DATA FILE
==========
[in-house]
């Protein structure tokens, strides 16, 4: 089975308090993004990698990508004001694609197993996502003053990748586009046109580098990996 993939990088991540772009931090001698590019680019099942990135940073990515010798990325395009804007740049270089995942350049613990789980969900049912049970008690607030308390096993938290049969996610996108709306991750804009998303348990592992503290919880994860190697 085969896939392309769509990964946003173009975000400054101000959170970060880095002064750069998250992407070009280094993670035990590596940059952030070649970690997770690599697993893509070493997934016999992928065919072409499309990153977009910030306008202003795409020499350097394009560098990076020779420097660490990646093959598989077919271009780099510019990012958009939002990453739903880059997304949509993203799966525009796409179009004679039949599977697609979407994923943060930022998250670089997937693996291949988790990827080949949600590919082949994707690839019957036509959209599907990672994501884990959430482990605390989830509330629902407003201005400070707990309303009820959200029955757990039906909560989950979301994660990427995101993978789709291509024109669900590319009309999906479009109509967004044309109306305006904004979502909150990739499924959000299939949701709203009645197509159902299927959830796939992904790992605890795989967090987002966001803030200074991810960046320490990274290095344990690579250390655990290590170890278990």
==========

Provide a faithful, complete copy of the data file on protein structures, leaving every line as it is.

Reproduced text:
[in-house]
């Protein structure tokens, strides 16, 4: 089975308090993004990698990508004001694609197993996502003053990748586009046109580098990996 993939990088991540772009931090001698590019680019099942990135940073990515010798990325395009804007740049270089995942350049613990789980969900049912049970008690607030308390096993938290049969996610996108709306991750804009998303348990592992503290919880994860190697 085969896939392309769509990964946003173009975000400054101000959170970060880095002064750069998250992407070009280094993670035990590596940059952030070649970690997770690599697993893509070493997934016999992928065919072409499309990153977009910030306008202003795409020499350097394009560098990076020779420097660490990646093959598989077919271009780099510019990012958009939002990453739903880059997304949509993203799966525009796409179009004679039949599977697609979407994923943060930022998250670089997937693996291949988790990827080949949600590919082949994707690839019957036509959209599907990672994501884990959430482990605390989830509330629902407003201005400070707990309303009820959200029955757990039906909560989950979301994660990427995101993978789709291509024109669900590319009309999906479009109509967004044309109306305006904004979502909150990739499924959000299939949701709203009645197509159902299927959830796939992904790992605890795989967090987002966001803030200074991810960046320490990274290095344990690579250390655990290590170890278990």